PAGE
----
A missing piece of Pinery Provincial Park’s biodiversity has recently been replaced!
After a long absence, the Mottled Duskywing butterfly (Erynnis martialis) is once again taking wing in one of Ontario’s busiest parks.
This is the story of how a small butterfly was lost and brought home again.
Pinery’s oak savanna
Pinery Provincial Park protects a rare type of habitat called oak savanna.
In this habitat, there are scattered trees (mostly fire-resistant oaks) with plenty of space between them so the sun can reach smaller plants. This sunny openness allows for many wildflowers to grow.
Oak savannas were (and in many places still are) created and maintained by Indigenous peoples’ use of fire. This type of land management creates incredible biodiversity, particularly for butterflies.
When Pinery was added to the park system in 1957, the sparse trees were thought to indicate an unhealthy forest. Millions of pines were planted to fill in the forest “gaps.”
Fire was rigorously suppressed. The White-tailed Deer population increased dramatically, as nearby settlers created conditions in which they thrived.
As the park’s tree canopy closed in and deer ate nearly every plant they could reach, life became harder for many species.
Restoring critical habitat
By the late 1980s, ecologists and park managers were beginning to understand that oak savannas were rare and valuable habitat.
But for many species it was too late.
Butterflies were hit particularly hard. Three savanna specialist species (the Mottled Duskywing, Karner Blue, and Eastern Persius Duskywing butterflies) all disappeared from Pinery in the early 1990s.
The Mottled Duskywing is now listed as Endangered in Ontario, while the others have completely disappeared from the province, and are considered extirpated.
Since then, staff at Pinery have put countless hours into oak savanna restoration projects.
Pinery staff have partnered with Kettle and Stony Point First Nation to manage the deer population. A prescribed burn program helps to keep the tree canopy open. Seeds of key wildflower species were spread to increase their populations, and invasive species are continually removed.
But no amount of habitat restoration would return the missing butterflies.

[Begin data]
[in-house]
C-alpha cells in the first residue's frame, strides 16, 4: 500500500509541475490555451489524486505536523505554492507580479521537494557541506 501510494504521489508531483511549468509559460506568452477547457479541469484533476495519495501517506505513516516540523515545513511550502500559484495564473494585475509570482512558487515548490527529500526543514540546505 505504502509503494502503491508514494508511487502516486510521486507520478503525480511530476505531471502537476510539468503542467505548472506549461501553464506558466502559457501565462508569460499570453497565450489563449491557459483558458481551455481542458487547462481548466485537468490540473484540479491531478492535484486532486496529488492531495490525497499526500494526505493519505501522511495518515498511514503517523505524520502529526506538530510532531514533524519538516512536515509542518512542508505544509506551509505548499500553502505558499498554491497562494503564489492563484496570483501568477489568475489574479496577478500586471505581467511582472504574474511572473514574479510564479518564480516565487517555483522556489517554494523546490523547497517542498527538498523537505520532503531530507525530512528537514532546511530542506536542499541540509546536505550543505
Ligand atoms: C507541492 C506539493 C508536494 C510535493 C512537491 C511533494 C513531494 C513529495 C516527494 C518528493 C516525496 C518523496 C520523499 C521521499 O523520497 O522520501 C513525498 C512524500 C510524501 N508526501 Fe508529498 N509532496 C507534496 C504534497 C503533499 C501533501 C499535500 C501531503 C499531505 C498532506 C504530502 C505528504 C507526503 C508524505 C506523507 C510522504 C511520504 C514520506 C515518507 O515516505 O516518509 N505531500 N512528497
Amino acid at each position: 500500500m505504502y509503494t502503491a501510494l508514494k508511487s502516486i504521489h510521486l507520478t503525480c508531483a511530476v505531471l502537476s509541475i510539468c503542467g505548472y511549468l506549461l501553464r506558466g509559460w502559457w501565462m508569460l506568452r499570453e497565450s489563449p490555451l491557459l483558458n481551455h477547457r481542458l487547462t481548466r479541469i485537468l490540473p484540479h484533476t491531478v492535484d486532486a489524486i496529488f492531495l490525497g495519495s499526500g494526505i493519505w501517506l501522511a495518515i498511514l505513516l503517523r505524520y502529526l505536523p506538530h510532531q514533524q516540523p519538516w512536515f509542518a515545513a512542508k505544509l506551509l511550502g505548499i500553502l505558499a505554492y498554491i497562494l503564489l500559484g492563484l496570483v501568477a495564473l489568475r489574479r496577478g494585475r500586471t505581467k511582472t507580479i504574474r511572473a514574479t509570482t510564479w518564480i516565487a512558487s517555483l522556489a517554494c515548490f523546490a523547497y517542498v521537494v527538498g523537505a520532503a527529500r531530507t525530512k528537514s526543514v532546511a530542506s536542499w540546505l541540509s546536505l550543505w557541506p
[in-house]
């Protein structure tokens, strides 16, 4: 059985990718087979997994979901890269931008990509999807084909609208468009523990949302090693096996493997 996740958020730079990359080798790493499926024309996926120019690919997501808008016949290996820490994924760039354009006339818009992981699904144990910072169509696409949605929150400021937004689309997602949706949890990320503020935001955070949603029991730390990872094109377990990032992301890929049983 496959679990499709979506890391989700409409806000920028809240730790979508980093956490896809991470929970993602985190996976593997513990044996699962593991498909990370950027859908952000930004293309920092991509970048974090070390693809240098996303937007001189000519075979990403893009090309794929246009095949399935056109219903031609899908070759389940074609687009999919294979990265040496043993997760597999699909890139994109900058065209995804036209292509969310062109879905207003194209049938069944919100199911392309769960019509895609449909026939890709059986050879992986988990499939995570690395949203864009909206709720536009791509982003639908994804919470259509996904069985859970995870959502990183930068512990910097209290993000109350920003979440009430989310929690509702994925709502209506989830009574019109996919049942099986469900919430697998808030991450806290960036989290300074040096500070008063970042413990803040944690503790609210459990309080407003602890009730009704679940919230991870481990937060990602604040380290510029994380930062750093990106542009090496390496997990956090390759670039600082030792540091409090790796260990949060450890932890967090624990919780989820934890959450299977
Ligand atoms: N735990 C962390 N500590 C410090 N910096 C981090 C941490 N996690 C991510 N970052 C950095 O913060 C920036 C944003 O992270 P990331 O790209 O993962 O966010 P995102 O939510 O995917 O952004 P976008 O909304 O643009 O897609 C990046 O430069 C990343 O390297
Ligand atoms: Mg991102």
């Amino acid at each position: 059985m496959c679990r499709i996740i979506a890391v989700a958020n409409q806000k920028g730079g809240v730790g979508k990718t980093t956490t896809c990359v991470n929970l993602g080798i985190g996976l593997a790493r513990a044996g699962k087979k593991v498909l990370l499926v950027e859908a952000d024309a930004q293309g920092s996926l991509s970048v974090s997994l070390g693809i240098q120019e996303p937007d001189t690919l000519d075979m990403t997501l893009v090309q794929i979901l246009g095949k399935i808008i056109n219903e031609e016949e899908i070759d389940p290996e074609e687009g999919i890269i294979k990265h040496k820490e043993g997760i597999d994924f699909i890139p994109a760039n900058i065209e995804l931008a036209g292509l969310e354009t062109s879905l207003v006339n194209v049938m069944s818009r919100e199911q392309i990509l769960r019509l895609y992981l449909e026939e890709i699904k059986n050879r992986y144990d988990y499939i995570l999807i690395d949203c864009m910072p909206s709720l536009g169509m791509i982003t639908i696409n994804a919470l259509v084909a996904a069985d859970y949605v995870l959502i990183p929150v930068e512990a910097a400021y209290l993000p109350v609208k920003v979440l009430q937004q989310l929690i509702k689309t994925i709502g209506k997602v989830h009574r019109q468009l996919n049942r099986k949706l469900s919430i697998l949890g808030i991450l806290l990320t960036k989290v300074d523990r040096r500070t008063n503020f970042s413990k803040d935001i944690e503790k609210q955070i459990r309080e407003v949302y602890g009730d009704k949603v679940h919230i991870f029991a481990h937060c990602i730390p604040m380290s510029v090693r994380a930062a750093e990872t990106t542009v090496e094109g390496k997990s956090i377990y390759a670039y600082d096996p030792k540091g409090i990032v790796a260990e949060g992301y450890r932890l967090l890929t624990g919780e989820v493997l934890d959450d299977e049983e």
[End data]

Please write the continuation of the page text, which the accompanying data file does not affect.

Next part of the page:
Bring in the butterfly superheroes
Mottled Duskywing butterflies still lived in a few small pockets of habitat in Ontario, but they are far from Pinery.
Before settlement, southern Ontario had enough savanna habitats that small insects could spread on their own.
Today, our roads, agricultural fields, and mowed lawns have created impassible barriers for many species.
To bring the Mottled Duskywings back, humans would need to lend them a hand.
The Ontario Butterfly Species at Risk Recovery Team was created for this very purpose.
After years of preparation, the team released just under 700 Mottled Duskywing individuals into the park in 2021.
Soon after their release, female butterflies were seen laying eggs on their host plants, New Jersey Tea (Ceanothus americanus) and Narrow-leaved New Jersey Tea (Ceanothus herbaceous).
As the summer of 2021 ended, the recovery team anxiously awaited the return of spring.
If the Mottled Duskywing butterflies survived the winter to emerge and reproduce in 2022, there would be a good chance that the species could hang on for the long term.
Will our butterflies survive?
Finally, some early results submitted to iNaturalist in May 2022 were confirmed: the butterflies had survived!
The recovery team’s work is not over. Researchers are taking this unique opportunity to study how long the butterflies survive, how they respond to land management activities, and how far and how fast they disperse from the release site.
The knowledge that the recovery team gains from Pinery’s newly released butterflies will be applied as they return Mottled Duskywings to several other planned sites.
If all goes well, this species will be much more secure in Ontario, and eventually may no longer be considered endangered.
A species success story
It’s not just the butterflies that benefit from this work.
And eventually, we may have the chance to return all three lost butterfly species to their rightful place in the park.
Ontario Parks would like to thank all of the Ontario Butterfly Species at Risk Recovery Team partners, including: Jessica Linton at NRSI, the Cambridge Butterfly Conservatory, Norris Lab at the University of Guelph, Kawartha Land Trust, Lambton Wildlife Inc., Nature Conservancy of Canada, Toronto Zoo, Keyghobadi Lab at Western University, Wildlife Preservation Canada, Sheila R. Colla’s Native Pollinator Research Lab, Tallgrass Ontario, and the Canadian Wildlife Service.
Credit and our sincere gratitude to A. Demarse for this post’s beautiful header image.